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How To Build Modular Applications In Laravel: The Plug N Play Approach — Part 1

Destiny Ajakaiye
Feb 2, 2019 · 4 min read

Knowledge is a process of piling up facts; wisdom lies in their simplification.

Simplicity; its sounds amazing and interesting right? For you to be able to build modules (a sub system) off your project and reuse them in another project. Yes! And that’s what I will be showing you in this article but first let’s understand the solution we are trying to solve.

The Problem

Laravel is a wonderful PHP framework with a decent, scalable architecture and a nice folder structure. But there are times when your application becomes bigger, your code base becomes larger , and it become overwhelming to manage.

If you have worked on large applications before, you might have noticed that you end up with bloated controllers sooner or later. Even if you use interface or service classes to extract logic from the controller, the amount of dependencies, methods and lines of code will grow over time.

Recently we @sprinble started working on a huge enterprise project using Laravel 5.7 which was going to be a huge project in terms of functionality. Considering the scale of the application, the different modules that it going to have, and instead of chunking every thing up (controllers, models and views etc) in the existing directories that Laravel provides, we decided to implement modules such that each of the modules will have everything, (it’s controllers, models, views, middlewares, any helpers etc) separated. And the most beautiful part of it all is that these modules can easily be plugged on another project or shared across teams easily which saves a lot of time.

The Solution

The solution we arrived at was to build each part of the application as a module on its own but can communicate with other modules in the application which is referred to as Loose Coupling in the Software Engineering term. This led us to a Laravel package called ‘nwidart/laravel-modules’.

nwidart/laravel-modules is a Laravel package which was created to manage your large Laravel app using modules. Module is like a Laravel package, it has some views, controllers or models. This package is supported and tested in Laravel 5+.

The nwidart/laravel-modules package is a re-published, re-organised and maintained version of ‘pingpong/modules’, which isn’t been maintained anymore. For more information about this package. Click Here.

Please follow the step below to implement the same module-like structure for your next big project.

Implementing The Solution


According to the package’s documentation, the package requires PHP 7.1 or higher and also requires Laravel 5.7 to work.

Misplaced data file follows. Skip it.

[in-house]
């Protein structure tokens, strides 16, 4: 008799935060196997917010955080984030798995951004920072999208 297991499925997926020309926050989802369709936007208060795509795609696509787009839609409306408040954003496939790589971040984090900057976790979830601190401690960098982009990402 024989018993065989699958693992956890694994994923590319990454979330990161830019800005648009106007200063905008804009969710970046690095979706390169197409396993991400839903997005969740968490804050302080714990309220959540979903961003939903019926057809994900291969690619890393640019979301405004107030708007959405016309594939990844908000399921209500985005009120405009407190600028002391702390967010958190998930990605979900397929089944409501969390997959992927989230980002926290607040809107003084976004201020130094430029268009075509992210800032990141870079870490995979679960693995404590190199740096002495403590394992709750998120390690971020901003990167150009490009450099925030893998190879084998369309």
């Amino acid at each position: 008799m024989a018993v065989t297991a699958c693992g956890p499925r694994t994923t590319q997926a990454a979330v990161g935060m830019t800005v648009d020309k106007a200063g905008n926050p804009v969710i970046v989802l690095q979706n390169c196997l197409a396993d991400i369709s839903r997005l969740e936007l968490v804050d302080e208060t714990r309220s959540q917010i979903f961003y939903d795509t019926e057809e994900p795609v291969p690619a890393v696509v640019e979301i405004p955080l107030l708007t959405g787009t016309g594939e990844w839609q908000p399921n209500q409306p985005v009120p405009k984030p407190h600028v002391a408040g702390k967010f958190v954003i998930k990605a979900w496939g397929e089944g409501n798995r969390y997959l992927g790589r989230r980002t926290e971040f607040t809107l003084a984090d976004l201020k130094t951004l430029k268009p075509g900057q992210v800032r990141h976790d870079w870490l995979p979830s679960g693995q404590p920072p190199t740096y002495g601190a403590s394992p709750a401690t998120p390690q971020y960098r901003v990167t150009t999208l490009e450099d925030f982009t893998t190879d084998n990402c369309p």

Installation and Setup

To install the package through Composer, run the following command:

composer require nwidart/laravel-modules

The package will automatically register a service provider and alias. You can as well optionally, publish the package’s configuration file by running:

php artisan vendor:publish — provider=”Nwidart\Modules\LaravelModulesServiceProvider”

By default the module classes are not loaded automatically. You can autoload your modules using psr-4. For example :

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And please don’t forget to run composer dump-autoload after the above processes.

How To Create A Module

Now its time for us to create a module in our application. To do this run the command below:

php artisan module:make <module-name-here>

Quick Tip: Please always use CamelCasing naming convention when naming your modules.

It is also possible to create multiple modules in one command like the one displayed below:

php artisan module:make Blog User Auth

The command above will create three different modules Blog, User, and Auth modules.

After creating a module you should get something similar to the image displayed below:

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Can you spot the difference? The ‘Modules’ folder houses all the modules you created, so you can go ahead and click on the ‘Modules’ folder to see all your modules and their files respectively.

It has been an exciting moment all along, to be able to modularize your Laravel application for better management and use.

With this we have come to the end of this first part of ‘How to build modular applications in Laravel’. In this part we were able to achieve how to create modules and why we should create modules.

So in the part 2 of “How to Build Modular Application in Laravel — Part 2” we will looked at how we can use the modules we have created, like running migrations, seeders, using routes, models, controllers, and views.

Thank you for reading and please don’t forget to give a clap so that others can find this article easily.

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